The third direct presidential election was held on 15 October 1986. In this election, 16 candidates submitted nomination papers, however following the withdrawal of candidacy of four candidates, the total number of contestants became twelve. Notably the election was boycotted by the major opposition parties, who demanded the lifting of martial law.[10][11] Incumbent Lt. Gen. Hussain Muhammad Ershad, who had assumed office 3 years early[10] following a military coup which he led, was elected as the President in that election,[7][12] despite reports of irregularities.[11]

In 1991, parliamentary government system was restored in Bangladesh.[7][13] Since the restoration of the parliamentary system, the President gets elected by the parliament members. After 1991, persons who have been elected to the post of President are Abdur Rahman Biswas,[7][14] Justice Shahabuddin Ahmad,[7] Professor Dr. AQM Babdruddoza Chowdhury,[7][15] Professor Dr. Iajuddin Ahmed,[7][16] Zillur Rahman[7][17] and Abdul Hamid.[7][18][19] All of them have been elected uncontestedly.

List of presidential elections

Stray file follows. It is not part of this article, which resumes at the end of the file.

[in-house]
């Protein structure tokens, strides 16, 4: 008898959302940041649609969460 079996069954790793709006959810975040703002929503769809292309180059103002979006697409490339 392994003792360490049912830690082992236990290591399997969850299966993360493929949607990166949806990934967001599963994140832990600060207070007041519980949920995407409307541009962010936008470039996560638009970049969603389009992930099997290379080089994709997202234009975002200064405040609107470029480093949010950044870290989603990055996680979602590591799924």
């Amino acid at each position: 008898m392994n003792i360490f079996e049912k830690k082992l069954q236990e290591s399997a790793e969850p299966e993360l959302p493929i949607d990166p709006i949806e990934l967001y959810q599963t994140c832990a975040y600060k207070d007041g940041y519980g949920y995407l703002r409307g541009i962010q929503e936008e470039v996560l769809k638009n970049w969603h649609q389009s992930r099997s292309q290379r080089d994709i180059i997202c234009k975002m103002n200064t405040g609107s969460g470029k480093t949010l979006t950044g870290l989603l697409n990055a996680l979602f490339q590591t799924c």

Election order Year Elected Government System Election type
1st 1974 Mohammad Mohammadullah Parliamentary system[1] Indirect election, through secret ballot[2]
2nd 1978 Major General Ziaur Rahman Military-backed presidential system[1] Direct election, through public voting[2]
3rd 1981 Abdus Sattar Presidential system Direct election, through public voting
4th 1986 Hussain Muhammad Ershad Military-backed presidential system Direct election, through public voting
5th 1991 Abdur Rahman Biswas Parliamentary system[1] Indirect election, through voting by MPs[2]
6th 1996 Shahabuddin Ahmed Parliamentary system Indirect election, through voting by MPs
7th 2001 A. Q. M. Badruddoza Chowdhury Parliamentary system Indirect election, through voting by MPs